Shoaib Akhtar hurtling down his unusually long run-up © AFP
On May 3, 2002, a freight train that went by the name of the Rawalpindi Express ran amok at the Gaddafi Stadium and crushed six hapless New Zealanders. Jaideep Vaidya revisits the carnage.
Ever since he stepped onto the scene in 1999 as a young, tall and exceptionally fast pace bowler, Shoaib Akhtar hurtling down his unusually long run-up, gathering speed with every stride before bombarding the batsman with what appeared like red or white blurs, was one of the most remarkable — or terrifying, depending on which way you see it — sights in world cricket.
When New Zealand toured Pakistan for a short series in 2002, it wasn’t as if they hadn’t faced Akhtar before. In Pakistan’s tour of Kiwiland the preceding year, Akhtar had helped crush Stephen Fleming‘s men in a One-Day International (ODI) with figures of five for 19. Cut back to the present tour, in the ODI series that preceded the Tests, New Zealand had just helped Akhtar record his best-ever figures of six for 16. Evidently, they had no clue whatsoever of how to counter him, his rib crackers and his toe crushers.
In the first Test at the Gaddafi Stadium, Lahore, Pakistan won the toss and elected to bat first on a batting paradise and a triple century from Inzamam-ul-Haq helped them pile on 643 in the first innings. There was no way the hosts were going to lose the match and the best the Kiwis could hope for was a draw, if they batted well. However, the Rawalpindi Express was having nothing of it.
The pitch may not have been conducive to fast bowling, but then that was only if you planned to pitch the ball on the surface. Akhtar was aiming for the batsmen’s feet, and he probably wanted to break a hole through them. First to go was opener Matt Horne, whose reflexes were far too slow for Akhtar’s inswinging yorker that crashed into his stumps. Mark Richardson and Lou Vincent hung around for about five overs before another yorker from Akhtar castled the left-handed opener. New Zealand skipper Fleming was to go in an action replay the same over to make it 19 for three; the TV broadcaster’s speed gun revealed that ball clocking 157kmph.
Chris Harris gave Akhtar his third wicket in 10 balls after an attempted drive was hours late to hit another scorching yorker at 154 kmph. The only difference this time was that it was the off-stump that was uprooted, and not middle. To the Kiwis’ schadenfreude, Akhtar limped off with a sprained ankle after losing his balance in his follow-through and did not bowl again that day. But that was not before he had caused enough damage to their furniture for the day, having claimed four for four in 25 balls, as New Zealand ended Day Two at 58 for six.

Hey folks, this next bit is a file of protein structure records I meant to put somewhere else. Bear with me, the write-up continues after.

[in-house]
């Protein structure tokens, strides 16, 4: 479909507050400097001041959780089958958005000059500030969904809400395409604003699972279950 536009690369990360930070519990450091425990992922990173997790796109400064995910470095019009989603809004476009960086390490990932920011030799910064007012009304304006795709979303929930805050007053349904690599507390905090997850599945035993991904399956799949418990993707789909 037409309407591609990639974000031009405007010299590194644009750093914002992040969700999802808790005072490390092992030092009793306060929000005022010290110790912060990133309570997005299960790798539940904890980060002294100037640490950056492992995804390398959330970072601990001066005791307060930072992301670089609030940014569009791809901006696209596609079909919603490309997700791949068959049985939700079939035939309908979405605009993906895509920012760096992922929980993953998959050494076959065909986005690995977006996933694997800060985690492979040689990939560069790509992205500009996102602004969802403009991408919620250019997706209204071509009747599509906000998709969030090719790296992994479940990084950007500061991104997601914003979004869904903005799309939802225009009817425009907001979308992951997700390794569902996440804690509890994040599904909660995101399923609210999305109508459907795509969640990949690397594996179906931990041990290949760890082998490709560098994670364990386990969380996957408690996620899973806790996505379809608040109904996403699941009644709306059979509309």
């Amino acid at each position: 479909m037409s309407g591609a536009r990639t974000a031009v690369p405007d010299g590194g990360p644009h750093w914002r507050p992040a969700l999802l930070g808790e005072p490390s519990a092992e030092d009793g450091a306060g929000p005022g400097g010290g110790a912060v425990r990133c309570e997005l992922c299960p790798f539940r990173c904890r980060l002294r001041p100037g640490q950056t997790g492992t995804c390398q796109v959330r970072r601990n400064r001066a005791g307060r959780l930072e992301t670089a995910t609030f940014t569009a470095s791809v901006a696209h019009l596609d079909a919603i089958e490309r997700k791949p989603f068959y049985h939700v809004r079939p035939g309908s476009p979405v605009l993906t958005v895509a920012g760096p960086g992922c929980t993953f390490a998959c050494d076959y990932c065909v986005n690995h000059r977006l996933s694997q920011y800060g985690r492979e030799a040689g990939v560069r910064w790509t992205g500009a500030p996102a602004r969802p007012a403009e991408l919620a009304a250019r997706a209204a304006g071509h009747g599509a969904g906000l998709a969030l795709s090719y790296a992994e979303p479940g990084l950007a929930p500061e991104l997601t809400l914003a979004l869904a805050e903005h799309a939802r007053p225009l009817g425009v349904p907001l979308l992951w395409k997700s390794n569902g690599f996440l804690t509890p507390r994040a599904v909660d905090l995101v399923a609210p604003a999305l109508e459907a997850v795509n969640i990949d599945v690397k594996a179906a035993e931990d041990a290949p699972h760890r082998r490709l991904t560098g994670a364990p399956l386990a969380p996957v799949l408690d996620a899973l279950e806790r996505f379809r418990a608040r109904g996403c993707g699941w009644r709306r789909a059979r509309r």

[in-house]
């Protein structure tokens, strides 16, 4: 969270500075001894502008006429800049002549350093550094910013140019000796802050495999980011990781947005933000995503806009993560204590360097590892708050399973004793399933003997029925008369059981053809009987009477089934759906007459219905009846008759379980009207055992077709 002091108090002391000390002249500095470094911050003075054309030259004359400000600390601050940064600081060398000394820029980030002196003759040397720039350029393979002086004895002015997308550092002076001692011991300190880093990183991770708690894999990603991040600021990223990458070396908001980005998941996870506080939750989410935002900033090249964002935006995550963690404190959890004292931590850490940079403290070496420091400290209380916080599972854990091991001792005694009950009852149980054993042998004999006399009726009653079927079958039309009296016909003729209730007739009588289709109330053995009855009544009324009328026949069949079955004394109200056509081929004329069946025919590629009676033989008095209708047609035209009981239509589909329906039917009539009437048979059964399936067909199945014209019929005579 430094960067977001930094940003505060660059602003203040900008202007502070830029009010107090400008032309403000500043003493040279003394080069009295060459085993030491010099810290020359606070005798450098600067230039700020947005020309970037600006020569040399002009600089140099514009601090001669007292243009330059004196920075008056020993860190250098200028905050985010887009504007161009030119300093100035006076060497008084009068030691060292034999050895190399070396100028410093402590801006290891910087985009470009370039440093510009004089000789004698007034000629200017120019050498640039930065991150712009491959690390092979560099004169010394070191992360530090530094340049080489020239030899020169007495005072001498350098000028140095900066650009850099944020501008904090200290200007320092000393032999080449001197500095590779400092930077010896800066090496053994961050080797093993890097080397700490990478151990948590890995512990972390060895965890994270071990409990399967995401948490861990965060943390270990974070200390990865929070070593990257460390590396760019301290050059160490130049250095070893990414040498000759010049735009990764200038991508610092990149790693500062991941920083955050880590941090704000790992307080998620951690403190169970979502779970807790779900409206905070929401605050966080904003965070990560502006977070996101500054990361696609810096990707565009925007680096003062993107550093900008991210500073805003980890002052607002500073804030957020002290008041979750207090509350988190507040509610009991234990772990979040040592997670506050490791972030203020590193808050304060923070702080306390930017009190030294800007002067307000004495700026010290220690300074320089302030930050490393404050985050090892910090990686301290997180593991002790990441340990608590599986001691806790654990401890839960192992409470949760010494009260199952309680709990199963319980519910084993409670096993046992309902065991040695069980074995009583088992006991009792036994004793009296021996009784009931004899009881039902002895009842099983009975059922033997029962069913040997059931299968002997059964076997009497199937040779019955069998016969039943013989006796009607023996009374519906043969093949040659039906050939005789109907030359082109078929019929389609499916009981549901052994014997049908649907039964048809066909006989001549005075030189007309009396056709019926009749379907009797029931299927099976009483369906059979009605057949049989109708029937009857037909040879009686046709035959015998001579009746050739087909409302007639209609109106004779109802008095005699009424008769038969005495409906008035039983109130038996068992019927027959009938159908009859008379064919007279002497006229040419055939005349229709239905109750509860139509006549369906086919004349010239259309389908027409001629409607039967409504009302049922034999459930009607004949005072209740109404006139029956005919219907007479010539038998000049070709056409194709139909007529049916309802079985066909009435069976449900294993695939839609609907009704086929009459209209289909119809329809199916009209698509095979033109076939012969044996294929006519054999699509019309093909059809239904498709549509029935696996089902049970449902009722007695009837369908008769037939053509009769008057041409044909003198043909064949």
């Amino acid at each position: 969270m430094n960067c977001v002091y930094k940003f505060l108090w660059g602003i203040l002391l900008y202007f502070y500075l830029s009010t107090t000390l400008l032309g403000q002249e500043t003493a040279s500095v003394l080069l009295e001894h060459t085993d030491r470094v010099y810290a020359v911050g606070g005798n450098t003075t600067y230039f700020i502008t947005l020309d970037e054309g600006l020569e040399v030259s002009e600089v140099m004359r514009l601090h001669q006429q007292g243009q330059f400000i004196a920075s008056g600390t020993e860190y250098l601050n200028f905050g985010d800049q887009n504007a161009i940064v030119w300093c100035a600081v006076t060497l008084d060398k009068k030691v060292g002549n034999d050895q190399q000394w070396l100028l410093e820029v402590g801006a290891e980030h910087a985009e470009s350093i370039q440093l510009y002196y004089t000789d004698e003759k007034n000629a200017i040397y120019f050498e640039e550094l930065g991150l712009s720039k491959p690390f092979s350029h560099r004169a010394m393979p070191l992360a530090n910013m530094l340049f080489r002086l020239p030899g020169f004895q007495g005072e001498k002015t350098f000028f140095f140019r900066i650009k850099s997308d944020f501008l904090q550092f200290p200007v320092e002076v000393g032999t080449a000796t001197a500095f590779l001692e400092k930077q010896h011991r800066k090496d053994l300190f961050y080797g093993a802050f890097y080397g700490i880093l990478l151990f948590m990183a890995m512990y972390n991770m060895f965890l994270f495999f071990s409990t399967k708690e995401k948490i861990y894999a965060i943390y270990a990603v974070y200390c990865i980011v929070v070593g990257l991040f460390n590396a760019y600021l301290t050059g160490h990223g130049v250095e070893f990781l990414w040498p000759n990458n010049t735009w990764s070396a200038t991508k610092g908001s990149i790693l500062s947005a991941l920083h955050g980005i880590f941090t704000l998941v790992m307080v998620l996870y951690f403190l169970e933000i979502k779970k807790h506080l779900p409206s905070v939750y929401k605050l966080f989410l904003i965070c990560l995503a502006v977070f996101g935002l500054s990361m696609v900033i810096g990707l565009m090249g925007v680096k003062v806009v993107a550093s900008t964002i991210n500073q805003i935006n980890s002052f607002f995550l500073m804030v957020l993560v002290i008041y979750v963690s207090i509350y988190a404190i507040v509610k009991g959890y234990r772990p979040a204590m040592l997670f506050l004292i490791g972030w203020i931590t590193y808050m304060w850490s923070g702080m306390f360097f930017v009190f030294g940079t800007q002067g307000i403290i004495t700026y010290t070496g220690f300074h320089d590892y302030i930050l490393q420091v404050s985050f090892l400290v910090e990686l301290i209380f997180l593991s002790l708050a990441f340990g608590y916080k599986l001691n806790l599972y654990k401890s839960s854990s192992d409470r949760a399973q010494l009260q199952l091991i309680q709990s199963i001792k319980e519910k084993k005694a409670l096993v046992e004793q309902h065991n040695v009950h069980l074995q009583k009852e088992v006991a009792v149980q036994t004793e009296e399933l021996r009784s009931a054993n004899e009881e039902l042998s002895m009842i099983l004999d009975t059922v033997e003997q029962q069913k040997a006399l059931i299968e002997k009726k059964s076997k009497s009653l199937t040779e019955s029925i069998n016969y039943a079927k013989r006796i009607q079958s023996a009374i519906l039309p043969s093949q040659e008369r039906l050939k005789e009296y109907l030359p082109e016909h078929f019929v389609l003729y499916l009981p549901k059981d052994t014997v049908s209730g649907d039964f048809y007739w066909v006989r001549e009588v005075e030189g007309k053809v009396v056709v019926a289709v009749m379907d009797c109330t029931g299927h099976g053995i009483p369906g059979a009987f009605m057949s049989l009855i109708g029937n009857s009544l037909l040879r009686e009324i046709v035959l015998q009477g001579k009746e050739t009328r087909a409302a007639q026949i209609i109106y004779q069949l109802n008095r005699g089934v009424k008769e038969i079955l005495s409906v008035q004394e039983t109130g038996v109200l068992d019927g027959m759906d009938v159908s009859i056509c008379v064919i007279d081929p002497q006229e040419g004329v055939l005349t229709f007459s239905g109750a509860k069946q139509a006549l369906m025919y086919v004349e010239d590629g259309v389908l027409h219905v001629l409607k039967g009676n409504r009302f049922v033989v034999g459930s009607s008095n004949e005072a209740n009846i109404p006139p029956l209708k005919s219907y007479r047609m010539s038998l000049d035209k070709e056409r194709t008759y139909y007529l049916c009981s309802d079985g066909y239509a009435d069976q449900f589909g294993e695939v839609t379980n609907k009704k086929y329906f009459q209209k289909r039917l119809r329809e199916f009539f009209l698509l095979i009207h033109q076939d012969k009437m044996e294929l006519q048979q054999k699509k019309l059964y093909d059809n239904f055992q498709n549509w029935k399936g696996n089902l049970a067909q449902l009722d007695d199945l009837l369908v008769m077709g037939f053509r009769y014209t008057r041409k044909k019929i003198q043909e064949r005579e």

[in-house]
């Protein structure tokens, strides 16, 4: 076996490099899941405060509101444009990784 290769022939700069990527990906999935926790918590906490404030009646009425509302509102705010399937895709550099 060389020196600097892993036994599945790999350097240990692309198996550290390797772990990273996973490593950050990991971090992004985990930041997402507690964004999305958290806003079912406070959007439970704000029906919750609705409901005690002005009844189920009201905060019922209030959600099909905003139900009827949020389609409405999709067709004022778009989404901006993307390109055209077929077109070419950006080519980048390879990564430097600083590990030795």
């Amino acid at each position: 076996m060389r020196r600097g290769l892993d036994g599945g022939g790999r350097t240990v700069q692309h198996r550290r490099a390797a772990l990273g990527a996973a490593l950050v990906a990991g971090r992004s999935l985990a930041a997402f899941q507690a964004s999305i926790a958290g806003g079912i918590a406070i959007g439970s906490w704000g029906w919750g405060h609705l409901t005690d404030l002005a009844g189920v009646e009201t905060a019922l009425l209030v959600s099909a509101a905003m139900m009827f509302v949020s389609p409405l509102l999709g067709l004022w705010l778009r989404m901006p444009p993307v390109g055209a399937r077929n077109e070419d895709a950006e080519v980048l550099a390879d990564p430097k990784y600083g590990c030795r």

The next morning, Akhtar did not take the field at start of playas the Kiwi lower order heaved a sigh of relief. But it made no difference as Saqlain Mushtaq got Daniel Vettori to get a top-edge that flew straight to mid-on, before WaqarYounis trapped Robbie Hart leg-before to make it 67 for eight. And to the horror of the Kiwi numbersnine and 10, Brooke Walker and Daryl Tuffey, Akhtar limped back onto the field, presumably to get his five-for.
Akhtar needed only eight deliveries to polish off the visitors for a paltry 73, giving Pakistan a humongous lead of 570. Akhtar finished with career-best figures of six for 11 in just 8.2 overs, besting his previous tally of five for 24 recorded a couple of months ago against the West Indies at Sharjah. As Wisden reported, it took his tally for the season to 23 wickets in five Tests at an average of 16.65 and a strike rate of 30.
Brutal, is the apt word.
Needless to say, Pakistan went on to win the Test by a huge margin — an innings and 324 runs, which was the fifth-highest win margin in Test history. You can bet your horses it would have been bigger had Akhtar bowled in the second innings.
Pakistan 643 (Inzamam-ul-Haq 329, Imran Nazir 127; Craig McMillan 3 for 48) beat New Zealand 73 (Lou Vincent 21; Shoaib Akhtar 6 for 11) and 246 (Stephen Fleming 66, Lou Vincent 57; Danish Kaneria 5 for 110) by an innings and 324 runs.
(Jaideep Vaidya is a multiple sports buff and a writer at CricketCountry. He has a B.E. in Electronics Engineering, but that isn’t fooling anybody. He started writing on sports during his engineering course and fell in love with it. The best day of his life came on April 24, 1998, when he witnessed birthday boy Sachin Tendulkar pummel a Shane Warne-speared Aussie attack from the stands during the Sharjah Cup Final. A diehard Manchester United fan, you can follow him on Twitter @jaideepvaidya. He also writes a sports blog - The Mullygrubber )